Establishment of the 6th Democratic Parliament
On 8 May the people of South Africa cast their votes in South Africa’s sixth non-racial democratic election to determine which political parties will represent them in Parliament and the Provincial Legislatures.
The important election coincided with the 25th anniversary of our constitutional democracy.
As the legislative authority of our democratic republic, Parliament must ensure there is government by the people, under the Constitution.
The National Assembly must ensure this by choosing a President, by providing a national forum for public consideration of issues, by passing legislation and by checking and evaluating executive action of government.
The National Council of Provinces ensures that provincial interests are taken into account in the national sphere of government. It does this mainly by participating in the national legislative processes and by providing a national forum for public consideration of issues affecting the provinces.
In terms of the law, within 14 days of the independent Electoral Commission of South Africa declaring the results of the election, the Houses of Parliament must be established. This happens at the first sittings of each of these Houses – the National Assembly and the National Council of Provinces.
The Chief Justice of the Republic of South Africa has the powers, under the Constitution, to determine the dates and times of these first sittings and presides over key aspects of them.
Following consultations between officials of the Office of the Chief Justice (OCJ) and Parliament, the first sitting of the National Assembly is provisionally set for 22 May. The Chief Justice will officially declare the date of the first sitting in due course.
At this sitting, the Chief Justice will preside over each Member of the National Assembly’s swearing in or affirmation of faithfulness to the Republic of South Africa and obedience to the Constitution. The National Assembly may be constituted of no fewer than 350 and no more than 400 members.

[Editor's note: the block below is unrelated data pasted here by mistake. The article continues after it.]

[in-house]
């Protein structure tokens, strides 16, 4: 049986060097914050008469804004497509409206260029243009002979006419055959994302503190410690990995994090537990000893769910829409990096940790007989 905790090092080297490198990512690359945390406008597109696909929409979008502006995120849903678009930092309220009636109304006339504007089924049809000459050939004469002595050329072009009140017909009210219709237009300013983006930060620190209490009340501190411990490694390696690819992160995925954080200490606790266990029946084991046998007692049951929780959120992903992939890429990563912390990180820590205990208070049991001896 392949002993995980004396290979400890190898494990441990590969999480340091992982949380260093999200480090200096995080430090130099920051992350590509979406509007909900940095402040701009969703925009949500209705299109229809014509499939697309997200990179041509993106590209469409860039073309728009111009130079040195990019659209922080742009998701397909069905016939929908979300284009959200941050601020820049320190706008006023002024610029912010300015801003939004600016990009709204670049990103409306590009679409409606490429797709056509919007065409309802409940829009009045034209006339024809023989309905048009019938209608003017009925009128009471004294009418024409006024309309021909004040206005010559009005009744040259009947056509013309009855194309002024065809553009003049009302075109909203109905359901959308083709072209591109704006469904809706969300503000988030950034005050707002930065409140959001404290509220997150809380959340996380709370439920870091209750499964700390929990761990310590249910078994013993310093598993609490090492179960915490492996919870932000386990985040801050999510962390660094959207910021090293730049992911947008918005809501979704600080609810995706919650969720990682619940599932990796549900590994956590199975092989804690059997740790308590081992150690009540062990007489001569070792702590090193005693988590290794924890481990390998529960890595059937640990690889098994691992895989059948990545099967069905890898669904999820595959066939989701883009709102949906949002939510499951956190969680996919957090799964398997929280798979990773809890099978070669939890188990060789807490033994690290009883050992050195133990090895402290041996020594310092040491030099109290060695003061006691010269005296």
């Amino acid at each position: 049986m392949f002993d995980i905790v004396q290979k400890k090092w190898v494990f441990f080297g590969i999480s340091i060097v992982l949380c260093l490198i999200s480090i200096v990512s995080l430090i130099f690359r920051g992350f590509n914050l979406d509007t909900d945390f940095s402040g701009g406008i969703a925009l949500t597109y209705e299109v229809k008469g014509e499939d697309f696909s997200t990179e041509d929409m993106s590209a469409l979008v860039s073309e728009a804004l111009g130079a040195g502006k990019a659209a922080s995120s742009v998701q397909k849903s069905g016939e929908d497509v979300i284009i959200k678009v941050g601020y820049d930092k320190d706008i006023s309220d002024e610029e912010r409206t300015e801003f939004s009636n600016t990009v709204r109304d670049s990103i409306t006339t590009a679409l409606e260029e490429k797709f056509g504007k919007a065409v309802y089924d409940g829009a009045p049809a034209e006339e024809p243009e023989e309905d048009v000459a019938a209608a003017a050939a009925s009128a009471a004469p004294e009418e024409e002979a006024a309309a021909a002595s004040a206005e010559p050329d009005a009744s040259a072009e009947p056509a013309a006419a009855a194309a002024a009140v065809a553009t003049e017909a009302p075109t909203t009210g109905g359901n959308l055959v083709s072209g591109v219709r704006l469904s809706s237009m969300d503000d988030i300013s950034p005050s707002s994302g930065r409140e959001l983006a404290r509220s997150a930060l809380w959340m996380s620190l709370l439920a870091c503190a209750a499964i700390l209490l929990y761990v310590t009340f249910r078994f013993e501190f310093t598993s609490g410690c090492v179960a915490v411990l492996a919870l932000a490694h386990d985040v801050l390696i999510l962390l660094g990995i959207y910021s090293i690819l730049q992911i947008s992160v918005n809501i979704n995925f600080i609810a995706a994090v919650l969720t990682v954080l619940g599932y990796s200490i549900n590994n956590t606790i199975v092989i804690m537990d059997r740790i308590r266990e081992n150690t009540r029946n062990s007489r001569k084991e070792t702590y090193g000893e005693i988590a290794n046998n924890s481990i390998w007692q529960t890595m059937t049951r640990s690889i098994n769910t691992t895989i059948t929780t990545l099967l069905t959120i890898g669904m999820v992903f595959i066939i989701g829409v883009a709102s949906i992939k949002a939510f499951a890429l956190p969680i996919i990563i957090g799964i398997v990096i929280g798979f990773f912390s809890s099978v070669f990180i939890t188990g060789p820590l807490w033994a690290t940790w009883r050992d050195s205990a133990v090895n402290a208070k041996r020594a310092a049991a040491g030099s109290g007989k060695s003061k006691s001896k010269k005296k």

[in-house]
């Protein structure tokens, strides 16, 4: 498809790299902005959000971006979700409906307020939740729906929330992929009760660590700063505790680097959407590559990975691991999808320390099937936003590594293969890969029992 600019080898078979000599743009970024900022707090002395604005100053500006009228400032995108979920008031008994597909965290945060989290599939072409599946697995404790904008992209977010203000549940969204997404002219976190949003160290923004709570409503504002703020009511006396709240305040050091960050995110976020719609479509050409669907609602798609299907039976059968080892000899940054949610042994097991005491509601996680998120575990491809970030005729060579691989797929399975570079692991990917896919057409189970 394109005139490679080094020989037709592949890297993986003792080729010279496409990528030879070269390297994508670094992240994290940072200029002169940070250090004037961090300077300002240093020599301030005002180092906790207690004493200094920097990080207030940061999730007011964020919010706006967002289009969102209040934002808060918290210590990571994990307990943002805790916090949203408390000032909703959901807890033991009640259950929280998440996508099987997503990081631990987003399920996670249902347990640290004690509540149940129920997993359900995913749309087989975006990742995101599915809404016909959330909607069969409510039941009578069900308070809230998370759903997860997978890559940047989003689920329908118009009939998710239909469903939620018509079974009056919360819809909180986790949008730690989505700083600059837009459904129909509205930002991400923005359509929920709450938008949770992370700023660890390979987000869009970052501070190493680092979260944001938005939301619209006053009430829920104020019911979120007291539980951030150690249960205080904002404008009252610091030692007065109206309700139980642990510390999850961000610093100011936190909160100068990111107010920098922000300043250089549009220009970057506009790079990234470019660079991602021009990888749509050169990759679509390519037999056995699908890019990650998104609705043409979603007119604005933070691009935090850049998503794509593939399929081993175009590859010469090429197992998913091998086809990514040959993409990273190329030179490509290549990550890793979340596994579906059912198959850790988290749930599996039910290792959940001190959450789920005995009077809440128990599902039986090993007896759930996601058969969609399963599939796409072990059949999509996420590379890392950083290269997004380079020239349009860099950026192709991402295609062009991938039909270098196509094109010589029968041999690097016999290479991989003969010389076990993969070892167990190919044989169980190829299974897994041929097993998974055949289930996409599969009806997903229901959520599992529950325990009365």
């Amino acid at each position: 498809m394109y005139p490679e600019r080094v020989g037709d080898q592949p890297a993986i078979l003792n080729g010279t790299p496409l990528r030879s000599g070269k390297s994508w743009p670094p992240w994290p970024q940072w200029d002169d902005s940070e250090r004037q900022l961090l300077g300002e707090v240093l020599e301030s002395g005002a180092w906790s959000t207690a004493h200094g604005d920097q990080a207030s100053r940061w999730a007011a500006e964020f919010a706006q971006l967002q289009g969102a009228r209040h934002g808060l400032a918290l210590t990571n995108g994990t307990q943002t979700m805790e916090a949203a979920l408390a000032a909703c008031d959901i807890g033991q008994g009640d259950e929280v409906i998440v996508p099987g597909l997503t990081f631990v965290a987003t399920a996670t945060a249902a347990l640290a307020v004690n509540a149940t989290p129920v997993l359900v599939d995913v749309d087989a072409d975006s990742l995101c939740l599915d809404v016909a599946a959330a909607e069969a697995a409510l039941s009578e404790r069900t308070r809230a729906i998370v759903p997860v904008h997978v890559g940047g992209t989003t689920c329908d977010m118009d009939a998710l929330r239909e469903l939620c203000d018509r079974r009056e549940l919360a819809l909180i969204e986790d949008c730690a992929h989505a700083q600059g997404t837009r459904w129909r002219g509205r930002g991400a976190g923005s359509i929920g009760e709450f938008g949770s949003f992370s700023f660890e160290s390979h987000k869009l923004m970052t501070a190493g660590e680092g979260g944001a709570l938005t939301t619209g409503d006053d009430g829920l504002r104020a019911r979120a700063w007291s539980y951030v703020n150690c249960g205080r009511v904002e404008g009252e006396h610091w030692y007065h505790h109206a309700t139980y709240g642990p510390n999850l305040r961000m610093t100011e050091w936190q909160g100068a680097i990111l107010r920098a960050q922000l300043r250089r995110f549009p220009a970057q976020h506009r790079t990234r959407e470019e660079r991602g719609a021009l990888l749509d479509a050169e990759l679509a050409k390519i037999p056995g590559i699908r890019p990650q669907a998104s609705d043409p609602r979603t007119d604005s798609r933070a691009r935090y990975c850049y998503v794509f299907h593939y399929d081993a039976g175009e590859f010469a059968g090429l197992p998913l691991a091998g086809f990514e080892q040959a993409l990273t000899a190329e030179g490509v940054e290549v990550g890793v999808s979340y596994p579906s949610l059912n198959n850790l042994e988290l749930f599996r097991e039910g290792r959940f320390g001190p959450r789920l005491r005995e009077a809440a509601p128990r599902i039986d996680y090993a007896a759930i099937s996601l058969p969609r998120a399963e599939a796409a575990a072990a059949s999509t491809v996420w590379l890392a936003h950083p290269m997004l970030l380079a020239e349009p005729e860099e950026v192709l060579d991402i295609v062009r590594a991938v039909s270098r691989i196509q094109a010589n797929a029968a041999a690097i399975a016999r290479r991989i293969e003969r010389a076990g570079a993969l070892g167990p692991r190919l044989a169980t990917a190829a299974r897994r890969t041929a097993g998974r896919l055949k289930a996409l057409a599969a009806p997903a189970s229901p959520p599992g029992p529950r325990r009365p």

The Chief Justice will also preside over election of the Speaker of the National Assembly, who will preside over the election of the Deputy Speaker.
The Chief Justice will then preside over the election of the President, selected from amongst the Members of Parliament in the National Assembly. The President, once elected, ceases to be a Member of Parliament and must take up office within five days of being elected.
This happens when the President-elect, at the presidential inauguration, swears or affirms faithfulness to the Republic of South Africa and obedience to the Constitution and later announces the composition of the Cabinet.
For the first sitting of the National Council of Provinces to take place, each of the Provincial Legislatures must have held their first sittings and swearing in of Members of the Provincial Legislatures.
As is the case with the National Assembly, the first sittings of the provincial legislatures are provisionally scheduled for 22 May. The Chief Justice will, in accordance with his constitutional prerogative, announce the appropriate date in due course. Additionally, the Chief Justice has also designated the Judges President of the Divisions of the High Court to preside over the first sittings of the Provincial Legislatures. Provincial Premiers and Speakers will be elected at these sittings and the swearing in of Members of the Provincial Legislatures will also take place.
The Provincial Legislatures must appoint their permanent delegates – the National Council of Provinces is composed of a single delegation of ten delegates from each province. Four of the ten are special delegates and six are permanent delegates. Political parties are entitled to delegates in proportion of their representation. If a person who is a member of the provincial legislature is appointed as a permanent delegate, that person ceases to be a member of the legislature.
At the first sitting of the National Council of Provinces, provisionally scheduled for 23 May, following consultations between OCJ officials and parliamentary staff, the Chief Justice will preside over the swearing in or affirmation of faithfulness to the Republic of South Africa and obedience to the Constitution from the House’s permanent delegates.
The Chief Justice will also preside over election of the Chairperson of the National Council of Provinces, who is selected from the permanent delegates. The Chairperson will then preside over election of the Deputy Chairperson, House Chairpersons and the Chief Whip.
The President is expected to deliver the State of the Nation Address to a joint sitting of the Sixth Democratic Parliament in June.
By then, the parliamentary committees, which focus on specific government departments and entities, are expected to have been established.